2. When I came to this blog to write down the above, dancing in my right sidebar was an ad for Adecco, the company I blame for my year of poverty. Thanks for nothing, you nincompoops. Now get off my blog.



Life Lately, According to My Drafts Folder

Every so often when I’m sitting at my desk editing test questions for America’s youth and feeling drunk with power, an idea about what to write in here will come to me, and so as not to lose that little glimmering nugget of inspiration, I will quickly jot it down in an email and save it to my Drafts folder. Naturally, I never actually take the time to turn these ideas into developed pieces of writing, and as a result, my Drafts folder starts to look and feel really unwieldy:

Drafts (921)

Full disclosure? I’m not going to turn any of them into blog posts. I’m just not, and I think it’s time I admit this to myself, clean out my oppressively long Drafts folder, and mentally start anew. Still, I thought I owed it to this blog to at least let it know what it’s missing out on. So in no particular order and without attention to grammar or punctuation, I’ve listed some below. Editor’s notes and explanations are provided in bracketed italics.

Highlights From My Drafts (a.k.a Inspiration) Folder, Volume 1.

  • Where did my collar bone go? [Ed. Note: Can’t see it so much anymore. Really demoralizing.]
  • Local man hasn’t exercised in two years out of consideration for his downstairs neighbors [Ed. Note: Ask me about this and you won’t be sorry. In general I am not a funny person, but I have my moments and this idea proves it.]
  • Blowing nose like she’s trying to push a cork out of it [Ed. Note: I don’t remember what this is about and maybe I should be grateful for that.]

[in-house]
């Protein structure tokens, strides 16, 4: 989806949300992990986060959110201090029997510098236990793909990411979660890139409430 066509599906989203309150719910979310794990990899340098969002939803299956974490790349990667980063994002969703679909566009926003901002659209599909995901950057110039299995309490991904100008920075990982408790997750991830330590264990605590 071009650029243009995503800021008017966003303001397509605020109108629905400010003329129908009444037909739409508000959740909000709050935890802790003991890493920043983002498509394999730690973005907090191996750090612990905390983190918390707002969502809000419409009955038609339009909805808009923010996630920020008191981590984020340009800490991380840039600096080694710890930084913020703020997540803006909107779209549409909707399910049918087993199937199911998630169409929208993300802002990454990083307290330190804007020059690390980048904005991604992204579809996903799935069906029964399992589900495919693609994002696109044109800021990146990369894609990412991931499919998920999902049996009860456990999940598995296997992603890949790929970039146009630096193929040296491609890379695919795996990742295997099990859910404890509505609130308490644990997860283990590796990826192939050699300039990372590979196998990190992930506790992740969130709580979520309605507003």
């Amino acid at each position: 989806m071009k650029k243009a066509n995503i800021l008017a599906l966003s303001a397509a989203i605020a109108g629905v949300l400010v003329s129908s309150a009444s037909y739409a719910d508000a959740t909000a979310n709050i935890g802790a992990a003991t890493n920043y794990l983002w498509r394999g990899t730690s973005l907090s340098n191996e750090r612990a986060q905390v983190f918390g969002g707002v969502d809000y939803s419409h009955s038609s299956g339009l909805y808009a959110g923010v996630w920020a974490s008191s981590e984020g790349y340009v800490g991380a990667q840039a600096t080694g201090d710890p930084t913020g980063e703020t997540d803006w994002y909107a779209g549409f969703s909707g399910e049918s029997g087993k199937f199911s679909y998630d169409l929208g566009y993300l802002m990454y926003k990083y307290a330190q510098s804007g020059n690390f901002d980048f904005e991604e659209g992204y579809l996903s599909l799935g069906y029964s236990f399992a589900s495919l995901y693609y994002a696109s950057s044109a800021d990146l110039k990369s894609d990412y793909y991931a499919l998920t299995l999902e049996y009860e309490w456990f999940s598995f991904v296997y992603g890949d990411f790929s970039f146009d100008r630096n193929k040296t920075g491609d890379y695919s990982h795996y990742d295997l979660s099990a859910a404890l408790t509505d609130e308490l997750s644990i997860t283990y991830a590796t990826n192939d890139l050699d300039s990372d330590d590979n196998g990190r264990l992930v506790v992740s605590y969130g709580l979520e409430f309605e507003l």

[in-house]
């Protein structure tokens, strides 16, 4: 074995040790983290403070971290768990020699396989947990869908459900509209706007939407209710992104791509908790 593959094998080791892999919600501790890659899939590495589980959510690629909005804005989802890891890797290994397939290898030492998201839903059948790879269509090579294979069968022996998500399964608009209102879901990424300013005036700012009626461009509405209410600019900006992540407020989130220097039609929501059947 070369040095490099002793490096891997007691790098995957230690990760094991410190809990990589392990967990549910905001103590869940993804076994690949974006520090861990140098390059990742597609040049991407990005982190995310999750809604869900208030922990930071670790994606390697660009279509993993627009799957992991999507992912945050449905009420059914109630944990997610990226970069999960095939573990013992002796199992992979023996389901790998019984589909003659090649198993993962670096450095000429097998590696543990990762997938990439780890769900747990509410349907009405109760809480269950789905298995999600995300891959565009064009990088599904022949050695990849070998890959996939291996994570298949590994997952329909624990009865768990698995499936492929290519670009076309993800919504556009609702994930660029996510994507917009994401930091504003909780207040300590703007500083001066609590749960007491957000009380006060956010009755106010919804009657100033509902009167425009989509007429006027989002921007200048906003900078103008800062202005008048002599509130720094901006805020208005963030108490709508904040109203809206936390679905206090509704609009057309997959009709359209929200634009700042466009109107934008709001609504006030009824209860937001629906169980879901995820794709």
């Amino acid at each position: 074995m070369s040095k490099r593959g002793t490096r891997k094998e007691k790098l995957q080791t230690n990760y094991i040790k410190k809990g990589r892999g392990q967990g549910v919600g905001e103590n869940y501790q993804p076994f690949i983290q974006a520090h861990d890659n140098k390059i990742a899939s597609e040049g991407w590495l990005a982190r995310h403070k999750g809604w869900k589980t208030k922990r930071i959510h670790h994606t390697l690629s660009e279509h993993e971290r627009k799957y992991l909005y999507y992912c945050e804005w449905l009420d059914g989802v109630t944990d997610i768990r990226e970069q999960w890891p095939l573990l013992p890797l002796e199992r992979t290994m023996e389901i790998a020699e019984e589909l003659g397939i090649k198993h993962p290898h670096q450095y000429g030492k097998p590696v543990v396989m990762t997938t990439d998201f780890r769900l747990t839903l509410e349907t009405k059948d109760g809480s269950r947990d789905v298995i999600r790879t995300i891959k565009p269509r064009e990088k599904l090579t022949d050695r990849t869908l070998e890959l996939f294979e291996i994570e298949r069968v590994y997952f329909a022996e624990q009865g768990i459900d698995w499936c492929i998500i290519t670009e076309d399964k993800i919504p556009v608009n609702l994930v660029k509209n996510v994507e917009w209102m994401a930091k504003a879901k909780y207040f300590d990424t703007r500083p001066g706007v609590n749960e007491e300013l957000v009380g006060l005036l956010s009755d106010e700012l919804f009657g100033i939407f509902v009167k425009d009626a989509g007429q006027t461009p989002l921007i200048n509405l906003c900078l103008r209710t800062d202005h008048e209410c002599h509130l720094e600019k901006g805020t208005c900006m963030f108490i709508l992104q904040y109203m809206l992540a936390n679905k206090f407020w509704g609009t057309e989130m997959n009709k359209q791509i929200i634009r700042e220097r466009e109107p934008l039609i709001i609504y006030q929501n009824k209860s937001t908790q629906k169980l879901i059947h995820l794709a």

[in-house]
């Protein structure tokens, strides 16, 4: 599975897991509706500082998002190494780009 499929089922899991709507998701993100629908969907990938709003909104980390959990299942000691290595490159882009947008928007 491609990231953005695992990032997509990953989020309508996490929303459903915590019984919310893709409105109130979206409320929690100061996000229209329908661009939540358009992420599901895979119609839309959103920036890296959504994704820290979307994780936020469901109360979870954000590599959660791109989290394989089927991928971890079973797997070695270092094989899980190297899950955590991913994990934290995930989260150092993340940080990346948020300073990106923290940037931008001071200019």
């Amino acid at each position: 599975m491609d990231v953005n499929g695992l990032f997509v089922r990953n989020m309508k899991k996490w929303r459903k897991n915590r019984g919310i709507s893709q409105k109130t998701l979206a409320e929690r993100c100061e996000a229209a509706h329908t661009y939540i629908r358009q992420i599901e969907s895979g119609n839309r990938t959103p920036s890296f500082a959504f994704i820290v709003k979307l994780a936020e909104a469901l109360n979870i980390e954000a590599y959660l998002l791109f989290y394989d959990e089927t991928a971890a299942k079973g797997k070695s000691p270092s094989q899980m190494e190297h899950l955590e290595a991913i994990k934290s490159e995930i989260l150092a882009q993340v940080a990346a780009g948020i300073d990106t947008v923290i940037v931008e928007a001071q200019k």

• Starbucks changed their oatmeal ingredients? Is this real or some SoHo Starbucks absurdity? If latter, SoHo needs to get off high horse and give back brown sugar. If former, I hate Starbucks.  [Ed. Note: But seriously, if they’re going to replace brown sugar with agave syrup shit then what’s the point?]
  • My car . . . [Ed. Note: . . . ]
  • I’m sick of having to do a dance to get a job in this town [Ed. Note: Not meant literally, but interesting concept for a performance art piece, maybe.]
  • Never-ending NY winter, my body is crapping out [Ed. Note: I think I was referring again to my broken clump of hair, which I’ve written about here before because I’m not rational enough to realize that broken hair is neither a trauma nor a symptom of an incurable disease.
  • Plot holes in Harry Potter: how do they know math since all of their classes are on magic??? [Ed. Note: Got you, J.K. Rowling.]
  • Questions about Harry Potter: is it a socioeconomic commentary? Focus is on wizard skills, college education is for stupid Muggles who don’t know any better! [Ed. Note: This is one dissertation that academia should want written.]
  • I don’t like when people refer to things as “spaces” that aren’t actually concrete spaces, like “digital space” or “health care space.” [Ed. Note: Rampant trend on LinkedIn.]